Take the 2-minute tour ×
Stack Overflow is a question and answer site for professional and enthusiast programmers. It's 100% free, no registration required.

I've got a problem about how to weigh a word. Every single letter in a word has specific weight, I need to calculate the total weight of the word. For example:

A-E = 1,  F-O = 2, P-Z = 3.

If the word is "PEN", the answer will be "Weight = 6",

cuz P = 3, E = 1 and N = 2.

I've tried:

word_weight([X], W):-
    X = 65 -> W = 1;
    X = 66 -> W = 3.
word_weight([X,Y],W):-
    X = 65 -> W1 = 1;
    X = 66 -> W1 = 3,
    Y = 65 -> W2 = 1;
    Y = 66 -> W2 = 3,
    W is W1 + W2.
word_weight([X|Y], W):-
    X = 65 -> W = 1;
    X = 66 -> W = 3,
    word_weight(Y, W).

Running res: | ?- word_weight("B",W).
W = 3 ? yes

It only works with one letter. How to make it works with many letters? And the answers will be the total value of the weight.

share|improve this question

2 Answers 2

up vote 2 down vote accepted

The following program works with SWI-Prolog. It will be surely easy to adapt it to Sicstus Prolog.

char_weight(C, 1) :- C >= 65, C =< 69.
char_weight(C, 2) :- C >= 70, C =< 79.
char_weight(C, 3) :- C >= 80, C =< 90.

word_weight([], 0). 
word_weight([Char| Chars], Weight) :- 
    char_weight(Char, W), 
    word_weight(Chars, Ws),
    Weight is W + Ws. 
share|improve this answer
    
Thank you so much! –  Ferry Sep 20 '11 at 14:58

How about

weight(C, 1) :- char_code('A') =< C, C =< char_code('E').
weight(C, 2) :- char_code('F') =< C, C =< char_code('O').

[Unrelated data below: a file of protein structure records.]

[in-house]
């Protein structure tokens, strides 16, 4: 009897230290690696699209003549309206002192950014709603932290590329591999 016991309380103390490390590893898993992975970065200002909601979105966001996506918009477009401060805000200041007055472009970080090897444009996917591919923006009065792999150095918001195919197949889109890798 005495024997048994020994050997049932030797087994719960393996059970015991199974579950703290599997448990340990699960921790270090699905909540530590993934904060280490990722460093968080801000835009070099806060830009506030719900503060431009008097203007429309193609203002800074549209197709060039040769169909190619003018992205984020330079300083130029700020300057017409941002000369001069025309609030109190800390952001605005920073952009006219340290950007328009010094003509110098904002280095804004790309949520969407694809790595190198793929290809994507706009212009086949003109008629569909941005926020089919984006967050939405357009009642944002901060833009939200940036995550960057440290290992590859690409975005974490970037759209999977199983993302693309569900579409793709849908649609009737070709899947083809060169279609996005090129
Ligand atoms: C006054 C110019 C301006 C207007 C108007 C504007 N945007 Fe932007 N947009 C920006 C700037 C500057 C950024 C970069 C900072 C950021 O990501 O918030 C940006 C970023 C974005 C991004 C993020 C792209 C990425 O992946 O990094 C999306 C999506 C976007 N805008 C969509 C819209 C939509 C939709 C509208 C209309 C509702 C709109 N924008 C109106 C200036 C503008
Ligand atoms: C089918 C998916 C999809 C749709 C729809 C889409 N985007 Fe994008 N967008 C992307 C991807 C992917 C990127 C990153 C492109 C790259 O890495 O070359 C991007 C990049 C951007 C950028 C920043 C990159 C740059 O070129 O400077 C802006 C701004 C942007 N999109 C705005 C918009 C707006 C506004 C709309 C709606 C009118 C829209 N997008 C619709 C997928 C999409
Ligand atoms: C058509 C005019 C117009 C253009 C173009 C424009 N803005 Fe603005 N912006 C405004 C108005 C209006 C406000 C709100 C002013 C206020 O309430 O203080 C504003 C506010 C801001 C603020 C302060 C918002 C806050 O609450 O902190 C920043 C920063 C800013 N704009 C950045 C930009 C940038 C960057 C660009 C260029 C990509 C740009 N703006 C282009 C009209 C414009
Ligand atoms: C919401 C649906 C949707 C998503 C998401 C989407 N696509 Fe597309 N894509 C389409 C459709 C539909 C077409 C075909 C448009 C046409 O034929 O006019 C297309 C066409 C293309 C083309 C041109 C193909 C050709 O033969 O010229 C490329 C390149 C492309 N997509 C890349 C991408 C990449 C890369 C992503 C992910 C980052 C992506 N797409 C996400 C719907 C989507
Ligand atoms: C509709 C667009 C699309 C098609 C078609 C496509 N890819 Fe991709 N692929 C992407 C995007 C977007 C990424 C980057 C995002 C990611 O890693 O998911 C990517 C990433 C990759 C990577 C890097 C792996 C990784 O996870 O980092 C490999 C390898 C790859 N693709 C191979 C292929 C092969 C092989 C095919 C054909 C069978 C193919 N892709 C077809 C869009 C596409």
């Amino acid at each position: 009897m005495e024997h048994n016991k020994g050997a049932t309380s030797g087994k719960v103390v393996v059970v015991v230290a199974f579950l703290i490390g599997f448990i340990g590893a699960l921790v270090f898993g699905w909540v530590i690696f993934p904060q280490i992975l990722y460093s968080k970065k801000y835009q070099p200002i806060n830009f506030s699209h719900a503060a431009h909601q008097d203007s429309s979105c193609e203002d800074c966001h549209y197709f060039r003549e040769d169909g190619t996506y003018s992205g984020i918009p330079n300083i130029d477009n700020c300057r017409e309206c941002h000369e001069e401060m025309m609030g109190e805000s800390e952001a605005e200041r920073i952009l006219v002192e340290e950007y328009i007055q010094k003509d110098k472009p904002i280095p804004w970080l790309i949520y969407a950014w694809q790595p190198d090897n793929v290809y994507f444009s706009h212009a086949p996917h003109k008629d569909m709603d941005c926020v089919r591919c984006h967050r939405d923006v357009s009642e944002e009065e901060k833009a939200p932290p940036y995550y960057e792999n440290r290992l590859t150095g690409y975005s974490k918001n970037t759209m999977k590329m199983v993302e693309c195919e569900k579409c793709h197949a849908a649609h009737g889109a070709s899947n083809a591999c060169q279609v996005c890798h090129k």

weight(C, 3) :- char_code('P') =< C, C =< char_code('Z').

word_weight(S, W) :- string(S), !, string_list(S, L), word_weight(L, W).
word_weight([], 0).
word_weight([H|T], W) :- W is weight(H) + word_weight(T).

in ECLiPSe-CLP, string_list/2 converts a string into a list of numberic character codes, char_code/2 gets the numeric code of a character.

Edit: Oops, I should have read your question completely:

  • Wen using ->/2, you should use brackets and don't hesitate to use indentation: ( Condition -> IfBranch ; ElseBranch ), RestProg. Your second clause is a bit unreadable. But for this excercise you shouldn't need ->/2 at all.
  • Your third clause only works for a single-letter string, because it first unifies W with the value for X and then wants to unify W with the weight of X. This only works if Y and X have the same weight.
share|improve this answer
1  
F-O, but your rule reads A-O, similarly P-Z. –  Cookie Monster Sep 19 '11 at 15:51
    
right, thanks, changed that –  chs Sep 19 '11 at 17:49
    
Thx 4 helping!! –  Ferry Sep 20 '11 at 14:58

Your Answer

 
discard

By posting your answer, you agree to the privacy policy and terms of service.

Not the answer you're looking for? Browse other questions tagged or ask your own question.